How Baseball Teams Became Tribes

Prior to the middle of the 1970’s there was a separation in baseball between fans and teams. In the thousands of photos that exist of crowds prior to 1975, you will not see team hats and shirts on fans. Now, such a photo shows that fans are also in uniform. This change occurred in 1975 or 1976 due to a chance encounter with an anthropology professor and the new Vice-Chairman of Major League Baseball Promotion Corporation, Now MLB Properties. (The reason the company had that long, awkward title was that the NFL had a “Properties” organization, and baseball didn’t want to appear to be copying the NFL! )

I was that Vice-Chairman and we were starting a program that registered team trademarks (they weren’t all registered at the time) to allow licensing of those trademarks to merchandise manufacturers. In those days, it was commonplace for teams to allow others to sell merchandise with, say, the Detroit classic Old English ‘D’ logo as it was seen as good advertising. No uniform parts were sold, however. Teams received no revenue from such practices. I was looking for ways to gain control over that intellectual property and increase sales and generate revenue from the licensing of team trademarked merchandise, especially uniform shirts, jackets and official hats.

A chance meeting with an anthropology professor provided the rationale. In an hour long meeting, he explained that fans were like Tribes in that they were organized around their teams, had a pantheon of gods, the venerable old stars, shared lore of games and pennants won, songs, “Skoal Vikings” and “We’re Gonna Win Twins,” and, most importantly, similar uniforms in designs and colors. The team’s hats and shirts being primary in this regard.

The. Professor went on to say that in a community, the members of tribes for various teams had allegiance only to that team. Where there was overlap, it was minor and a fan would have allegiance to one tribe only, but may have interest in another. In Minnesota, for example, a Twins fan may have interest in the Vikings, Wild and Timberwolves, or even the University’s teams, but were bound viscerally to the Twins.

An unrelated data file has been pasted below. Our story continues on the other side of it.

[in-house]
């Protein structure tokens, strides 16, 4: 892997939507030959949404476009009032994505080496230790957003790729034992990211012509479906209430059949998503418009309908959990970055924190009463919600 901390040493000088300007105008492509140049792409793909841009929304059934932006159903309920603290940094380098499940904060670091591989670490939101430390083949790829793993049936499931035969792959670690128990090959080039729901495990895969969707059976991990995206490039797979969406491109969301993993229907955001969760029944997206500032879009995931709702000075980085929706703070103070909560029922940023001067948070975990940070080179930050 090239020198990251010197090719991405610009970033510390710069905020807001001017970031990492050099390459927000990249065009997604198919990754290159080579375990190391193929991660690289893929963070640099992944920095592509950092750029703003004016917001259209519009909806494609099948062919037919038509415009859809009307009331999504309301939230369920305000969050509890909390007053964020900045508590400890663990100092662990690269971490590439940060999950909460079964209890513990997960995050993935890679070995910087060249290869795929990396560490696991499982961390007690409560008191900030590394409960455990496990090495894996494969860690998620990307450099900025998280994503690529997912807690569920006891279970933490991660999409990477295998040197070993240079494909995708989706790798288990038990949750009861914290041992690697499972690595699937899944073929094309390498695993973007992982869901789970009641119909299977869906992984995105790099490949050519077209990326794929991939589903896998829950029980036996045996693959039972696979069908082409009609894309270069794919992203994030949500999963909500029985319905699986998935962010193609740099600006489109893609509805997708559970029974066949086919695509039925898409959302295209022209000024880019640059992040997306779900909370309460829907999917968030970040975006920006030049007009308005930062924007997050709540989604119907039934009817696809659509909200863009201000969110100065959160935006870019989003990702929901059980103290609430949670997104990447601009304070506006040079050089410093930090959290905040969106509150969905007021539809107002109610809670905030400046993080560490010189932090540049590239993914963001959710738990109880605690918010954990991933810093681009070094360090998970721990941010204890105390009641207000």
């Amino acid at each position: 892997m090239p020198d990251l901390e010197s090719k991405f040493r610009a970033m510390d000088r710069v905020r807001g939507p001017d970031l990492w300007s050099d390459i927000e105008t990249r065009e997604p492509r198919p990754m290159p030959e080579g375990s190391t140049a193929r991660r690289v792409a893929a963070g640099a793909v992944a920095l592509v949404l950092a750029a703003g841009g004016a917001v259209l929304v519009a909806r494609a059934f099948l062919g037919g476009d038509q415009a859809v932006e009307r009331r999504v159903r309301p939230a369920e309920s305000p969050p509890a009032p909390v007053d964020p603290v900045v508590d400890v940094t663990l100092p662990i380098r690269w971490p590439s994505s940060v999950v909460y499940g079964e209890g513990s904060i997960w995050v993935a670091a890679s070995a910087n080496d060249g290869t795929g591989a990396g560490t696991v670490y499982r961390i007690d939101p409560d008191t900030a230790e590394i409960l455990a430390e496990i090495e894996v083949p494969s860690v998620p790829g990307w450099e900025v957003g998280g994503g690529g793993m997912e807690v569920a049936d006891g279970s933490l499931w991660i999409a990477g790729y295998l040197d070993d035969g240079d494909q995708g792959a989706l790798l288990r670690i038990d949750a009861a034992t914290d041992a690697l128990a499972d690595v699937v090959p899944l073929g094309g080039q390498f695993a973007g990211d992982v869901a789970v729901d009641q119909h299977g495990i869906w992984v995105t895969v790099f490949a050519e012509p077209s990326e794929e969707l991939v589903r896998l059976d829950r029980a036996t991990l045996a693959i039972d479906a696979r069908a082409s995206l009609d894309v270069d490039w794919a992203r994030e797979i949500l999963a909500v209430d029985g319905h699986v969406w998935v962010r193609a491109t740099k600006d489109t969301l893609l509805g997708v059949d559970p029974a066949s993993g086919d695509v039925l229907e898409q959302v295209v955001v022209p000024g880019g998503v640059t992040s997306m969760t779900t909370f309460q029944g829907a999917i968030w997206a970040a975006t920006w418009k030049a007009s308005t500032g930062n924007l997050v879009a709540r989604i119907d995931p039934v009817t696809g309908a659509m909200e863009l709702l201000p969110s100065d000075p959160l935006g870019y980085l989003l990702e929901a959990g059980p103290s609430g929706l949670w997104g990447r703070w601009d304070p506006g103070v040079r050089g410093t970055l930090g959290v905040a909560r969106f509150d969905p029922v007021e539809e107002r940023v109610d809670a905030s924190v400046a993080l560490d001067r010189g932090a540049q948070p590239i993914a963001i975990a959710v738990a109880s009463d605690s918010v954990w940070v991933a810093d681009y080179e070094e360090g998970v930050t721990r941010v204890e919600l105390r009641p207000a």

I remember returning to the stadium that day wondering how to implement this information. I went to the merchandise department and checked on the Team trademarked goods being sold. there was little other than pins and badges, no real, authentic uniform articles, Wearing a T-shirt was interesting, but wearing an actual uniform shirt was critical to the link between the fan and the player. This is the essence of this change in marketing. The fan and player would now wear the same clothing. Isn’t that what members of the same tribes did, after all? Is there any wonder at why some teams are named for tribes, like “Fighting Irish” and “Quakers?” (Furthermore, baseball is unique in that it has a maximum of fan participation in the game as fans chase foul balls and there are even civilian casualties from this pursuit.)

Prior to this moment, the rule was that only uniformed personnel could wear the actual uniform. I had once given a high school baseball coach a fitted official team cap that he proudly wore everywhere. I was chastised for breaking a sacrosanct rule. I was about to break that rule again. I went to the clubhouse and asked the equipment manager for some team jackets. These had previously been worn only by players on the field, a foreign concept today. I asked what they cost, tripled the amount (the seller would receive 20% of the sale price), and took them to a merchandise kiosk, hung them up and waited. The sale price, probably $45, was very high for the day, and nothing else sold for $10, so I asked a friend of mine to buy one and wear it. (What cost $45 in 1976 would cost $192 today!)

What was dramatic was the reaction of other fans, who wanted to know where he bought that jacket. A new market had been created. This event was reported to Promo Corp Executive Director, Joe Podesta, in New York the next day and we started focusing on this concept as the core of merchandise sales. Some teams embraced it quicker.than others and I was again chastised internally for this behavior, but the industry had changed.

I was at Target field last night and it seems everyone wears some tribe/team clothing. Some celebrate the demi-gods, Killebrew, Oliva etc. Or the modern demi-gods, Mauer, others remind us of things gone wrong like Cuddyer and Morneau, players playing for other tribes now. Surrounding the stadium are statues to the famous and most important executives and players in the team’s history. Your team is your tribe, act and dress accordingly.

5 thoughts on “How Baseball Teams Became Tribes

  1. But who was The Professor? Surely their rights to remuneration for this idea are long since passed, but they deserve credit (or scorn, depending on your outlook) for the observation and suggestion.

  2. I’ve never before thought of or heard expressed the idea that a baseball fan’s participation (in trying to catch a foul ball) is unique in sports. I’m not sure it’s true but it’s a pithy thought.

  3. I once read an anecdote (it may have been in Jim Bouton’s “Ball Four,” but I’m not sure) about someone in the Yankees office – sometime in the late ’50s or early ’60s – suggesting a “Cap Day” in which youngsters coming to a game would be given a Yankees cap, similar to “Bat Day.”. The front office reaction was “We can’t have every kid in town running around wearing a Yankee hat.” Needless to say, we’ve come a long way from that.

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